Bre Wolterman told the judge she was 31 when firefighters knocked on her door two years ago and told her her  husband Patrick had fallen through the floor. They couldn’t tell her if he would live.

“We had been married not even seven months,” she told Judge Greg Stephens. “These two men robbed me of my whole future. They not only took my husband from me they took my life away. We didn’t even have children, they took that away. I ask you to impose the maximum sentence on them.”

MORE: Experts testify about ‘burner’ phones, Facebook messages in Hamilton arson trial

Patrick Wolterman’s mother, Debbie, also addressed the judge before sentencing.

“I wish I could asked for leniency, I can’t,” Debbie Wolterman said. “While we were planning a funeral, they were gambling in Las Vegas. They have shown no remorse. It think the only thing they are sorry about is that they got caught.”

Cheryl Sullivan, Parker’s daughter, testified during the trial that she drove her parents to the airport on Dec. 27, 2015, for the couple’s trip to Las Vegas. She testified that she noticed things missing from the house that had been there on Christmas Eve.

“Some things were moved around, some things not where they were supposed to be,” Sullivan said, adding that angel figurines had replaced family photos in the living room and a “butler” statue was gone.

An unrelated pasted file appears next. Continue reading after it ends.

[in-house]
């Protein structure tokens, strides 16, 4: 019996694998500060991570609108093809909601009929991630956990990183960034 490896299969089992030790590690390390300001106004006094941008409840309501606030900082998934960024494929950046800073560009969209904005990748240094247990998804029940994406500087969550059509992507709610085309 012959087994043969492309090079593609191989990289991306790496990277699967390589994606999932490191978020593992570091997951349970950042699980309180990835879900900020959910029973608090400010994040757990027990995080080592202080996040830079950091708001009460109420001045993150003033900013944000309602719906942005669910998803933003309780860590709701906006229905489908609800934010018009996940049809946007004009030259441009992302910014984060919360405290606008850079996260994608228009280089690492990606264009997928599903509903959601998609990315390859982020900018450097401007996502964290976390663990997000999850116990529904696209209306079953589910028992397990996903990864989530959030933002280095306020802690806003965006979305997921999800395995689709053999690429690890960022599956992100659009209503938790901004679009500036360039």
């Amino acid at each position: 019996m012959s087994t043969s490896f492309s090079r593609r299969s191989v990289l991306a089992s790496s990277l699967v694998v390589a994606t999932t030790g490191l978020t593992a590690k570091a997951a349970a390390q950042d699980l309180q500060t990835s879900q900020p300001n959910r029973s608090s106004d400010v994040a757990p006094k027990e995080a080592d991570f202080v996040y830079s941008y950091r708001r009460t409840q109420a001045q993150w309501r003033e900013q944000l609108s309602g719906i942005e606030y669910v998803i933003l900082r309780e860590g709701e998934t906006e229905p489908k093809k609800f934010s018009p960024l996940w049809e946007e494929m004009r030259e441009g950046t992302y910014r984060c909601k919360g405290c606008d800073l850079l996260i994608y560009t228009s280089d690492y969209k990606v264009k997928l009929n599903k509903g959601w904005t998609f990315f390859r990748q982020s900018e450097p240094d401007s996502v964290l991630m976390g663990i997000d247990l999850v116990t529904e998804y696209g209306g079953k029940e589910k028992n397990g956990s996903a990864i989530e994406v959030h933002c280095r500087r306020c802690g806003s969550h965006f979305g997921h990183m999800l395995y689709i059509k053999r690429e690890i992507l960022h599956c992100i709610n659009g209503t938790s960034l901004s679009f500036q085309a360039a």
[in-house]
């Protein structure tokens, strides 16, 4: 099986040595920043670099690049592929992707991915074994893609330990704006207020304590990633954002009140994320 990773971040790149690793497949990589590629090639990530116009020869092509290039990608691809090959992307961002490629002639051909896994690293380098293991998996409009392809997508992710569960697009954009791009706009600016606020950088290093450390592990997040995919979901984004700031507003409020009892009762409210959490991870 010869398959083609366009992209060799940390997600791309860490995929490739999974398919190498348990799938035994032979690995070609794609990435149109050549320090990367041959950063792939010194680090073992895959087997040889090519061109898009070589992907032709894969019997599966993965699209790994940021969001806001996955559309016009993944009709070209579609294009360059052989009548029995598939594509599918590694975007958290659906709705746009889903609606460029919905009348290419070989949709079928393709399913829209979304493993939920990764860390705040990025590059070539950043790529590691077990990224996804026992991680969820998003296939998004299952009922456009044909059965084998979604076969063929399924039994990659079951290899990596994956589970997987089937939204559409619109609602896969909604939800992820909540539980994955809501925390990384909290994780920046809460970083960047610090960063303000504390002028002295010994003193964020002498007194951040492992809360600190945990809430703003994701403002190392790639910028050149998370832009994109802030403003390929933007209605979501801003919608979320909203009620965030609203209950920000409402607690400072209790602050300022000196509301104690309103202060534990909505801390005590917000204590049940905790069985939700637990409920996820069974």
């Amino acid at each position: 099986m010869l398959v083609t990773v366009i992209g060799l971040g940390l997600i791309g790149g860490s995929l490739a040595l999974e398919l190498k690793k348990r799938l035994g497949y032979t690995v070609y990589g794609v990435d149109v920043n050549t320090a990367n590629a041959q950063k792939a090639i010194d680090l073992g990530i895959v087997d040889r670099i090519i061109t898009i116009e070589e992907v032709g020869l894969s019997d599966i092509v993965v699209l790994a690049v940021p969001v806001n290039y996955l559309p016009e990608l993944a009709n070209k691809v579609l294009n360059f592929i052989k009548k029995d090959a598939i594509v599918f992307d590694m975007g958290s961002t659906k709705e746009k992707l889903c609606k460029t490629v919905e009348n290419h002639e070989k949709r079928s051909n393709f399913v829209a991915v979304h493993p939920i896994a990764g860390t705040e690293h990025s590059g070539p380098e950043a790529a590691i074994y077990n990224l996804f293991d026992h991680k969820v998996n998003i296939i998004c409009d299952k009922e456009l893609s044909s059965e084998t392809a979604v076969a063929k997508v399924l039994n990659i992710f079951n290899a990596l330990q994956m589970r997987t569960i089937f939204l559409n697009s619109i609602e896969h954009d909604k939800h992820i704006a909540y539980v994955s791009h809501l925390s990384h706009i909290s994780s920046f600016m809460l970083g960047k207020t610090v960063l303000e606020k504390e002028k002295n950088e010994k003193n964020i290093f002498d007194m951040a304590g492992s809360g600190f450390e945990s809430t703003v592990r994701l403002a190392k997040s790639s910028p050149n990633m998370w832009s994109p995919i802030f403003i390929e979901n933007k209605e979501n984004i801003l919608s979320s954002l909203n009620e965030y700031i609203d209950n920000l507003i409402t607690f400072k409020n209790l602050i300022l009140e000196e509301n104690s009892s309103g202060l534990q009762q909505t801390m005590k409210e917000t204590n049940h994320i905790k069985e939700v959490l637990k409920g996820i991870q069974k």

Prosecutors say Parker packed up items he held dear, including pictures of his two daughters, and removed them from the house before the fire.

Sullivan testified that her father handed her four envelopes with bills in them, including the mortgage and insurance, and told her to “hold them.”

Before boarding the plane, Sullivan said her father called her and told her: “The important papers are in the garage if something happens.”

Weeks later, when her parents moved to another home in Hamilton, Sullivan said she found a bag that her parents had taken to Las Vegas and in it were several framed family photos, including those that she and her sister had noticed missing from the Pater Avenue home’s living room.

MORE: Daughter of man on trial in Hamilton firefighter death testifies about missing items

Butler County Prosecutor Michael Gmoser also addressed the judge before sentencing.

“This was never a case where the state of Ohio suggested there be payback or vengeance for Patrick Wolterman,” Gmoser said, referring to an argument made earlier by a defense attorney. “He is indeed an American hero. He went into that house with the full understanding in his mind that he was was going to save a life — or lives — of occupants. Unknown to him, they were in Las Vegas.”

Gmoser said Wolterman lost his life for a few “lousy, miserable pills by a couple drug dealers and for gain.”

While the men were each convicted of two arson charges for igniting the house and for causing serious physical harm in the act, by law they could only be sentenced for murder because the aggravated arson led to the murder.

MORE: Woman tells jury she gave ride to Hamilton arson suspect for $300 in pills

Judge Stephens then sentenced the men with the mandatory sentence required by law — life in prison with the possibility of parole after 15 years.